The U.S. District Court for the Western District of New York has ordered a Ransomville, N.Y., tool manufacturer and its president to pay two workers a total of $35,800 in back wages and $10,500 in punitive damages for terminating them from their jobs after the men reportedly filed a complaint with the U.S. Labor Department’s Occupational Safety and Health Administration (OSHA).
The order, signed Feb. 8, by Chief Judge Richard Acara, requires defendants V.R.K. Manufacturing and Tools Co. Inc. and company president Roman Klur to make payment within 60 days and permanently prohibits them from violating the anti-retaliation provisions of the Occupational Safety and Health Act.
“No worker should be fired, penalized or discriminated against for voicing workplace safety and health concerns,” said Patricia Clark, OSHA’s regional administrator. “This decision reaffirms that basic right as well as the Labor Department’s commitment to taking appropriate and aggressive steps to enforce the law. The awarding of punitive damages is significant, since they can help deter future discrimination by this or other employers.”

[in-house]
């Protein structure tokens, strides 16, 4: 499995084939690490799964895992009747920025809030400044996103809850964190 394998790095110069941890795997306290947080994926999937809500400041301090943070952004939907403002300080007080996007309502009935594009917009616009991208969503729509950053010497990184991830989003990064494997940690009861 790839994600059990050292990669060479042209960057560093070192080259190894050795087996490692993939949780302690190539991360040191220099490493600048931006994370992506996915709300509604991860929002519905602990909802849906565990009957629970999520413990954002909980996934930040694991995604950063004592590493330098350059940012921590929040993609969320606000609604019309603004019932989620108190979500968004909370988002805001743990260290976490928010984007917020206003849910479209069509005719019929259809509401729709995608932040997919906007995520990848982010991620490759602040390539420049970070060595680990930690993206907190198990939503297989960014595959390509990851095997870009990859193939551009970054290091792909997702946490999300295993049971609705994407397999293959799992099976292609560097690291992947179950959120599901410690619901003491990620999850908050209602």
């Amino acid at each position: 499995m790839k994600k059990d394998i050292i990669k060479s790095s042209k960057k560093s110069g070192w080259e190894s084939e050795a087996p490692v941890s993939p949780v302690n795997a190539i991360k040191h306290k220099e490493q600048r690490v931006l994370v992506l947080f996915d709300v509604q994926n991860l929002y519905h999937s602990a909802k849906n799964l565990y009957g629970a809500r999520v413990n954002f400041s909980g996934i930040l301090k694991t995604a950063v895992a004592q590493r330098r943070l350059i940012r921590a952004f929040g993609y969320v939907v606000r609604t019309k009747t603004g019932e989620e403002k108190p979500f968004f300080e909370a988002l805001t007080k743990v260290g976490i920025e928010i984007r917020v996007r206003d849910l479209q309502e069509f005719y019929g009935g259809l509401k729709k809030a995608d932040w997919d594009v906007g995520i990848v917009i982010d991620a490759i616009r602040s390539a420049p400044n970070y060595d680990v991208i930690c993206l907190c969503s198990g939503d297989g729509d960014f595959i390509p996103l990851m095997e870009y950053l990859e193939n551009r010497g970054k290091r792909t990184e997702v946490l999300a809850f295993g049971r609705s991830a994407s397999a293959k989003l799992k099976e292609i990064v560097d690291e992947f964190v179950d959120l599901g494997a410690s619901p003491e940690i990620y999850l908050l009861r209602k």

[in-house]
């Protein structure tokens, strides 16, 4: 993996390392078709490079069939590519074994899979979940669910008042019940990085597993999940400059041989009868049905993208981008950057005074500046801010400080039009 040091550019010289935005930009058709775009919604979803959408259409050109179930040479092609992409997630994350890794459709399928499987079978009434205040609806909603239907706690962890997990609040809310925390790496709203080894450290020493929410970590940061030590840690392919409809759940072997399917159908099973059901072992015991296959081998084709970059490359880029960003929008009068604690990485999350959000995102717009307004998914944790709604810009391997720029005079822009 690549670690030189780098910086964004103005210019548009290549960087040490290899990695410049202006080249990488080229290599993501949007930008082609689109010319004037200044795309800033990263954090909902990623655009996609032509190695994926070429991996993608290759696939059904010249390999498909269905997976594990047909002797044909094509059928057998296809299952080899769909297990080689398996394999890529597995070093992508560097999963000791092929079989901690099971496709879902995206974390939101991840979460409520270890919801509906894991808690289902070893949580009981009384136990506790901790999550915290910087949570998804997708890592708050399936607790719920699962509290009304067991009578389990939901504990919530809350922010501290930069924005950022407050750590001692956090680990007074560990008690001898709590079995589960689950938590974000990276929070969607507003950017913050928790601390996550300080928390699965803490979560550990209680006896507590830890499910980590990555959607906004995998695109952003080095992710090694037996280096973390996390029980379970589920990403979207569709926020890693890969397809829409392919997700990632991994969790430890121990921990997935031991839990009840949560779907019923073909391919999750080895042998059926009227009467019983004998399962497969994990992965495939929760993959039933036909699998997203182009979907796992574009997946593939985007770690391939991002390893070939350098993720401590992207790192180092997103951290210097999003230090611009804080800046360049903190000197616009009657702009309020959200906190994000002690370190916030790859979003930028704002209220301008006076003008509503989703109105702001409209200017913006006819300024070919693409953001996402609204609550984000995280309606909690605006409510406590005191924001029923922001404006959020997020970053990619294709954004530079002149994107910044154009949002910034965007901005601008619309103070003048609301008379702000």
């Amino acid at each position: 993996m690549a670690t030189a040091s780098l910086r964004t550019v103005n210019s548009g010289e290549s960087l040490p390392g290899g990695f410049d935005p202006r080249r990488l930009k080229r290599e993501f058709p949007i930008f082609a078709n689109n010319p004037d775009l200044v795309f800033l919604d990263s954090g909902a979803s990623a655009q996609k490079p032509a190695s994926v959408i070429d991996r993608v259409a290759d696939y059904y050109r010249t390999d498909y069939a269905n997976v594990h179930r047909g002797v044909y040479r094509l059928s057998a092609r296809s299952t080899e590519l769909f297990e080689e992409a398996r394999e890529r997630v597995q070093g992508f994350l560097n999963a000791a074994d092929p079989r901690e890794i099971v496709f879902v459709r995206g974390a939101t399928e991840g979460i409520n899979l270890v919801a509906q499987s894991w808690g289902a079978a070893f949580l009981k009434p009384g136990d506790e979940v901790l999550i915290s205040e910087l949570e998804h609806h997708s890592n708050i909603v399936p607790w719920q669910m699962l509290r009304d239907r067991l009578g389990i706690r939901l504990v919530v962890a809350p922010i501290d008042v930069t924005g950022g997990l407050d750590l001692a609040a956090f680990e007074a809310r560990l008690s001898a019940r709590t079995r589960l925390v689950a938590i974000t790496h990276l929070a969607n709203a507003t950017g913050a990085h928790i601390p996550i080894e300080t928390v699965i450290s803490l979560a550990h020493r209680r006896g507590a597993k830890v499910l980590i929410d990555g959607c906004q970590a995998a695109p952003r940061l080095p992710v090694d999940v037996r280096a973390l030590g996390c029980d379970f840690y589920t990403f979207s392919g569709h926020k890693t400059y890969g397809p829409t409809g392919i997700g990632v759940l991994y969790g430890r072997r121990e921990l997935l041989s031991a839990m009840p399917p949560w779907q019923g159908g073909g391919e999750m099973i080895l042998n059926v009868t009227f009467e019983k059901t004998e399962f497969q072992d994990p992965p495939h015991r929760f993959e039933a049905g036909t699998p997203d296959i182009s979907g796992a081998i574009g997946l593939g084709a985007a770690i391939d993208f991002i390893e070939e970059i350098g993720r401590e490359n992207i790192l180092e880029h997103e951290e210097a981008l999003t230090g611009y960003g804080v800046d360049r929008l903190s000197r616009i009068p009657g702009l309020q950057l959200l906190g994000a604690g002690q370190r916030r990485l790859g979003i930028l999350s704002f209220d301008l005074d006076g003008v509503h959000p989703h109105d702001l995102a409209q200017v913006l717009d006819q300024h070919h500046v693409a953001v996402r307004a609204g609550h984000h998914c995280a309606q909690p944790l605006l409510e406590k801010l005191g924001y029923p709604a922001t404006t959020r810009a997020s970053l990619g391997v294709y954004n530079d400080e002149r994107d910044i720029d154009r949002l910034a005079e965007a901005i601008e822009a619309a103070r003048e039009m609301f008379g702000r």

Two employees of V.R.K. Manufacturing and Tools were fired on May 3, 2003, one week after filing a complaint with OSHA about safety and health issues at their workplace. The workers then filed a whistleblower complaint with OSHA, alleging they were discriminated against for exercising the rights granted them under the OSH Act.
OSHA’s investigation reportedly found merit in the complaint and the agency sought reinstatement, back pay and benefits for the workers. When the employer repeatedly refused to settle the matter, the U.S. Labor Department filed suit in federal court to enforce the findings.
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